Herbaceous, spring-flowering North American perennial
Description: Bright, golden-yellow, 4-petaled flowers in clusters atop upright stems; deeply lobed, downy, mid-green foliage
Habit: Grows 1-2 feet high and wide
Culture: Prefers part to full shade and moist to wet, humus-rich soil; occasionally re-blooms in fall if soil is kept moist
Hardiness: Cold hardy to USDA Zones 4 through 9
Origin: Southeastern United States
Attributes: Attracts hummingbirds
Unlike the rank and weedy European or greater celandine (Chelidonium majus), this eastern North American native is very desirable in the shade garden. It was first introduced into cultivation in 1854 and was recommended in The English Flower Garden (1883) by the British landscape designer and garden writer William Robinson. New Jersey garden writer and nurseryman Peter Henderson cited Robinson in his Handbook of Plants (1890) and noted that the native species was as showy as the other found in India and Japan (Stylophorum japonicum). The yellow sap in the stems was used as a dye by Native American Indians.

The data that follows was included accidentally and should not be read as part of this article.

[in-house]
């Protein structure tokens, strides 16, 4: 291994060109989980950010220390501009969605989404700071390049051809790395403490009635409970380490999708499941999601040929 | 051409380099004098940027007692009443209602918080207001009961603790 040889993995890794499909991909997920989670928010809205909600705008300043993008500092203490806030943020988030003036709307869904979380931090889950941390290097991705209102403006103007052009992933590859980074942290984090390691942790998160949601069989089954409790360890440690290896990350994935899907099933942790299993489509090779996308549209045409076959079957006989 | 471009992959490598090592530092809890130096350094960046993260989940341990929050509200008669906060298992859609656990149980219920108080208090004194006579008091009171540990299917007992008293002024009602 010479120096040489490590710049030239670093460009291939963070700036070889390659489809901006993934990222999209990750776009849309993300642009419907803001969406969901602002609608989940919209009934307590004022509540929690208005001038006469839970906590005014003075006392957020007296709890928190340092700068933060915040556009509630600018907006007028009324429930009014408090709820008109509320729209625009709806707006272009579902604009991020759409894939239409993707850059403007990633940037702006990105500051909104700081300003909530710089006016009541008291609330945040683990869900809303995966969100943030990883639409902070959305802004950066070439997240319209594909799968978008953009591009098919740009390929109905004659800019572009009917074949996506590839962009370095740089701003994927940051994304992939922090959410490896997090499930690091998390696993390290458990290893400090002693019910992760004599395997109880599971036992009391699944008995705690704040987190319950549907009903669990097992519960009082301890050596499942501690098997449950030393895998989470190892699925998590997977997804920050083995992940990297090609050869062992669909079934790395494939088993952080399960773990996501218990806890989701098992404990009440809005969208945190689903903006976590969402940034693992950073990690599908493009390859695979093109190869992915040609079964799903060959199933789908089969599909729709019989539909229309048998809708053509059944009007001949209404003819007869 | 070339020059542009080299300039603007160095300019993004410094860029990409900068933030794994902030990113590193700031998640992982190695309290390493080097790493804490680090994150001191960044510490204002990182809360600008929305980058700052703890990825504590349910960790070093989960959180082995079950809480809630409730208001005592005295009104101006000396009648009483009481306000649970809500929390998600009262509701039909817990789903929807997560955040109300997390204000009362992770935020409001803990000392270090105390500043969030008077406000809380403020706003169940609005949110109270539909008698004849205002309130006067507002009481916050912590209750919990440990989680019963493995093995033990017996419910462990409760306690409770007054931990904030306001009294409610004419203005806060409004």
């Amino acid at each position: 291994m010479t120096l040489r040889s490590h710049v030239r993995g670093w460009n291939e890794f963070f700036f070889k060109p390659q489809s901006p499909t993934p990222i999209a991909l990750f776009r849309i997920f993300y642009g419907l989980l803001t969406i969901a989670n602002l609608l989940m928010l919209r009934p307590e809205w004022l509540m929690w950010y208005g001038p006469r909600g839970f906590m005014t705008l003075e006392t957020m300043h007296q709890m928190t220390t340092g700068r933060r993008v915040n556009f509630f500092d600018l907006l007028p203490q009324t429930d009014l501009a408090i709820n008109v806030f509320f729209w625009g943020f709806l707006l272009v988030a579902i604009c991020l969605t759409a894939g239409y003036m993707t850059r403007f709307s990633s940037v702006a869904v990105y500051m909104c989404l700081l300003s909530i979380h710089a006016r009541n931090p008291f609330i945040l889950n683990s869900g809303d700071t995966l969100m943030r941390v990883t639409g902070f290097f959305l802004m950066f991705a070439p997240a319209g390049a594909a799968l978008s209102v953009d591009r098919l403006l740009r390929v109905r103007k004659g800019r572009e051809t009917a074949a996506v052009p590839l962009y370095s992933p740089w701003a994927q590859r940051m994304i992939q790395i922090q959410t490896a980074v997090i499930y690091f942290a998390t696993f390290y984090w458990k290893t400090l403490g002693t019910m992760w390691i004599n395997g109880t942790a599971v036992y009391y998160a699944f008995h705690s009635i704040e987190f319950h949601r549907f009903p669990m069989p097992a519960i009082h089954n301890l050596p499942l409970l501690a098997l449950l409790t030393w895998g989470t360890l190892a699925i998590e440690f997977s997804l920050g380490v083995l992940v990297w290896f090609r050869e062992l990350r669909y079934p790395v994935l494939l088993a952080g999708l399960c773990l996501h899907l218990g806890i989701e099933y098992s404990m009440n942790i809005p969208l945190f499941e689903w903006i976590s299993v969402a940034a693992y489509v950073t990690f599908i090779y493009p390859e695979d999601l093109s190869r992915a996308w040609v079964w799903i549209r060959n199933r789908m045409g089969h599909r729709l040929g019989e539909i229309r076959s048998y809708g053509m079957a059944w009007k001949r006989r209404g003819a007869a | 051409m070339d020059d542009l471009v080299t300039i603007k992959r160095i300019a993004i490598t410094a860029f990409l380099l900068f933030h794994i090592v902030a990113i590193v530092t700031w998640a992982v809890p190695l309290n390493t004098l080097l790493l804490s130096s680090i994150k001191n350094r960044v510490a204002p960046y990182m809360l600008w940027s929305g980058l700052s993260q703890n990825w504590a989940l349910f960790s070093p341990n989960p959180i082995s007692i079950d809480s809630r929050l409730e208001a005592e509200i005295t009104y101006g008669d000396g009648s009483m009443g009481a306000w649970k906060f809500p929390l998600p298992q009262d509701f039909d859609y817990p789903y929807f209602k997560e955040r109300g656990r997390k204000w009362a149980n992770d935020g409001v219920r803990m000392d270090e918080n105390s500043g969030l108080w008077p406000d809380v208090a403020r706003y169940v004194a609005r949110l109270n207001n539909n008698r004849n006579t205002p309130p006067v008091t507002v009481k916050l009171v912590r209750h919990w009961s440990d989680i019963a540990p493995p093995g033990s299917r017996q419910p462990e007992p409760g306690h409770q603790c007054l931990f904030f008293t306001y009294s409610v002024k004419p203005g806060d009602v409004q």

This plant will ship bare root. Grade: #1.
Bare root planting tips:
~ If you can't plant immediately, store your plant in a cool location and keep the roots moist or pot in a container with a nursery potting mix from your local garden center.
~ Before planting, let the roots soak for several hours as you prepare the site. You'll want to dig a large enough hole so the root mass can spread out and the plant is at the same soil level as when it was growing in the nursery.
~ Once planted, water it in well and wait a month before fertilizing. Mulching will help to maintain moisture and raise soil temperatures for faster growth.